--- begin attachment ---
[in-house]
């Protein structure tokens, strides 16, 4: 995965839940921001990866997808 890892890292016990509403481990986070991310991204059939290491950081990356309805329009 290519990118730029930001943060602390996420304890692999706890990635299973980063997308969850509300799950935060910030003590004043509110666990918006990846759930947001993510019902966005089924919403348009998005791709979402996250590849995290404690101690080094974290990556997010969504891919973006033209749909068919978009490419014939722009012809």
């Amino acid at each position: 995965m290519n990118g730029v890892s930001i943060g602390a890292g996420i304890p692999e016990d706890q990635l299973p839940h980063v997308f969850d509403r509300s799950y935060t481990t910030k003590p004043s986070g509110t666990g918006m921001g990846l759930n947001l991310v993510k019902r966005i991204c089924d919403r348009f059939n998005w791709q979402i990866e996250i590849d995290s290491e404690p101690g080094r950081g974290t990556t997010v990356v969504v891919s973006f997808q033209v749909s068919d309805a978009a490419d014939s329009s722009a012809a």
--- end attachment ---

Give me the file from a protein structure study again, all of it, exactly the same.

[in-house]
């Protein structure tokens, strides 16, 4: 995965839940921001990866997808 890892890292016990509403481990986070991310991204059939290491950081990356309805329009 290519990118730029930001943060602390996420304890692999706890990635299973980063997308969850509300799950935060910030003590004043509110666990918006990846759930947001993510019902966005089924919403348009998005791709979402996250590849995290404690101690080094974290990556997010969504891919973006033209749909068919978009490419014939722009012809």
């Amino acid at each position: 995965m290519n990118g730029v890892s930001i943060g602390a890292g996420i304890p692999e016990d706890q990635l299973p839940h980063v997308f969850d509403r509300s799950y935060t481990t910030k003590p004043s986070g509110t666990g918006m921001g990846l759930n947001l991310v993510k019902r966005i991204c089924d919403r348009f059939n998005w791709q979402i990866e996250i590849d995290s290491e404690p101690g080094r950081g974290t990556t997010v990356v969504v891919s973006f997808q033209v749909s068919d309805a978009a490419d014939s329009s722009a012809a």